Rodley Nature Reserve
An icy start to today, and we had to be careful walking across the bridge as we unloaded from the minibus to avoid exceeding the reduced weight limit. Our task today was to support the regular Rodley volunteers with the willow coppicing. The coupe we were working in had a fair amount of bramble throughout the area. Some had already been cleared which made it much easier to coppice, abut other areas needed to be cleared before we could fell.
We had a good day, with the opportunity to have a brief look for birds on the water. We found an old wren’s nest in one of the trees and quite a bit of willow bracket fungus.
We always enjoy our visits to Rodley Nature Reserve and this was no exception.
We were coppicing a coupe near the entrance to the reserve; all the product was going to be used to help restore the dead hedging that had been washed away in last winter’s floods. The age of the trees varied from 2 to 6 or 7 years so we needed the saws as well as the loppers.
By the time we finished we had had created five or six large piles ready for the Rodley team to use around the reserve.
Having warned everyone to wrap up, especially having seen the frost at the beginning of the week, we commented more than once how mild it was. We even took our coats off!
One of our favourite days of the year is our trip to Rodley to help with the willow coppicing. We worked on an area of larger trees and brought some of the wood away with us with the hope of using it for charcoal next year. As ever we had a good day and were impressed by the achievements of the Rodley volunteers.
We enjoyed watching the harvest mice in the visitor centre, and most of us took advantage of the shop to start (?) our Christmas shopping!
We visit Rodley every year to undertake some coppicing. Unusually for us we were not planning to harvest anything for ourselves (no plans for willow structures, and unclear what the access to St Ives for charcoal making will be in the near future) but were more than happy to be set the task of coppicing this year’s coupe. We cleared a good area. Some of the larger stuff was passed over the fence were Rodley volunteers were repairing dead-hedging, and some will be used for a project in the Manager’s Garden.
The minibus was full, and we had a new volunteer whom we believe to be our youngest to date. Welcome Arthur aged 4. Some volunteers sensibly took advantage to sit in the hides and watch the birds.
Today we returned to Rodley Nature Reserve for our annual contribution to the willow coppicing regime which is an essential part of the reserve’s management. The area has been divided into about 10 coupes and the aim is to coppice one coupe each year.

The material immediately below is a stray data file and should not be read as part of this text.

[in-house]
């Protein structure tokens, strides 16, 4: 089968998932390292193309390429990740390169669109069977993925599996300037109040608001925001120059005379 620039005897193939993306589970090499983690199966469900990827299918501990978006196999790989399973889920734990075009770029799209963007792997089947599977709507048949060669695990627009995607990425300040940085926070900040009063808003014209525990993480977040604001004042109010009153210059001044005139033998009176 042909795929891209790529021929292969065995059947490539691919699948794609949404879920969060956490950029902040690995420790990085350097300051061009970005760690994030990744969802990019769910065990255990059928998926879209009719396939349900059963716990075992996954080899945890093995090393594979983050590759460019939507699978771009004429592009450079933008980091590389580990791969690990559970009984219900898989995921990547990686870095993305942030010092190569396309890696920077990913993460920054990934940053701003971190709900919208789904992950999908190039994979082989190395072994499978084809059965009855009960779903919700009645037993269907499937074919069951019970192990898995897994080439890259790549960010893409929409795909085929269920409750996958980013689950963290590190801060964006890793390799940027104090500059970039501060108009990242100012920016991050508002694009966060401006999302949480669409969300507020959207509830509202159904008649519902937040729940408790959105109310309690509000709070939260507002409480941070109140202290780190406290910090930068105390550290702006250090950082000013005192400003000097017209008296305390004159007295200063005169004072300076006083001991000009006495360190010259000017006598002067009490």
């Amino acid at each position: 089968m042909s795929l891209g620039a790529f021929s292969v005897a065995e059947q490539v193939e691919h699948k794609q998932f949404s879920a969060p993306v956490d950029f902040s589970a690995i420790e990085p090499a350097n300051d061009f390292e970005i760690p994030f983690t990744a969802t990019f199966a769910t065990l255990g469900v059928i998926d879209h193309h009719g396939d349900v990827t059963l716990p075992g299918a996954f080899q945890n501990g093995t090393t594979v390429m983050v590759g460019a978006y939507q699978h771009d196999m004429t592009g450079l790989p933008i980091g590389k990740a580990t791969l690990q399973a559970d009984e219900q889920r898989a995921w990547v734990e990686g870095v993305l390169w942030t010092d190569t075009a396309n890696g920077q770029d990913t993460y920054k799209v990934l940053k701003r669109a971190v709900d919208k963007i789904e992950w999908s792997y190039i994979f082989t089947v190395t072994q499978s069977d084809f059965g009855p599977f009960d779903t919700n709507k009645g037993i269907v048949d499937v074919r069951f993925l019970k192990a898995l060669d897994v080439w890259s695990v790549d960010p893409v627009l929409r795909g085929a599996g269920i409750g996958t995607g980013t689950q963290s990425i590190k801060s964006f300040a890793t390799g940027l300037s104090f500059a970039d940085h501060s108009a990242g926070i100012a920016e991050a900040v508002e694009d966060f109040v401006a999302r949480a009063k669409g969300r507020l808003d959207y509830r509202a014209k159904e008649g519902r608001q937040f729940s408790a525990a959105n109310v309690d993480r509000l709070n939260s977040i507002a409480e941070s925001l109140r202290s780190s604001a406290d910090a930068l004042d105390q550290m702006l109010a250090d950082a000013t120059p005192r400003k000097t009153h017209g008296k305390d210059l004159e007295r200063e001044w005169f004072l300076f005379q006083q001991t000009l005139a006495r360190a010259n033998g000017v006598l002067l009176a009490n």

We cleared a decent patch in coupe 3, harvesting some for charcoal making even though it was relatively small. This was a job for saws, loppers and billhooks, keeping us warm (even though it wasn’t quite as cold as we normally experience). We also had a satellite group cutting some younger stuff for a willow dome in Allerton.
Always a popular place to visit, we worked with 20 volunteers today.
We made a visit to Rodley Nature Reserve today. The work was to continue with the willow coppicing programme at the site. We concentrated on an area of willow that had been previously coppiced so each stool had several stems. The work involved cutting the trees low to the stump and this will produce further regrowth in the future. We harvested some of the willow and this will be used to create living willow structures at several schools, including Blakehill next week. We worked in very cold but bright conditions today and some of the group were treated to a tour of the reserve where a Kingfisher was spotted.
Today we worked with 21 volunteers, which is another great turnout.
Click here to see other photos of the site.
Today we made a return visit to Rodley Natrure Reserve. At the start of the day we were delighted so see so many people and had to take two minibuses to site. After an initial introduction to the site and the work, we split into two groups. One was able to visit the Reserve and use the bird hides while the other started to clear the wooded area in preparation for the coppicing. After a demonstration of felling techniques the coppicing could begin and we soon got into a good team routine with some clearing, some felling and others removing the timber. At the end of the day we were able to bring back a good amount of timber ready to go to St Ives to make more charcoal next season. And we were ablt to complete the cycle by taking several bags of charcoal to Rodley for them to distribute, about a year after taking taking the raw timber away.
Today there were 19 volunteers.
Click here to see more photos of the day.
Nine volunteers were involved in the coppicing activity at Rodley Nature Reserve. We harvested some young stuff (1 and 2 year old) to use for craft activities and some larger trees that we will use to make charcoal next summer. This is the fourth year that we have helped coppice the willow at the Reserve. As well as providing us with raw materials for crafts, the coppicing is an essential part of the management of the reserve to ensure bird flight paths to the lakes are not impedded. We took a moment to look in the bird hide - there were plenty of black headed gulls, swans, coots, tufted ducks. But as it was a bitterly cold day so we retreated to the comfort of the visitors centre for lunch so did not spend long enough watching to spot other regular visitors such as the kingfisher.
Trouble with minibus today. Flat battery and breakdown assistance took too long to get to us.
Late morning a couple of cars despatched to Rodley and people were able to help out for an hour two, but not a full day’s contribution this year which was a shame. Still, people managed to do their Christmas shopping at the visitor’s centre!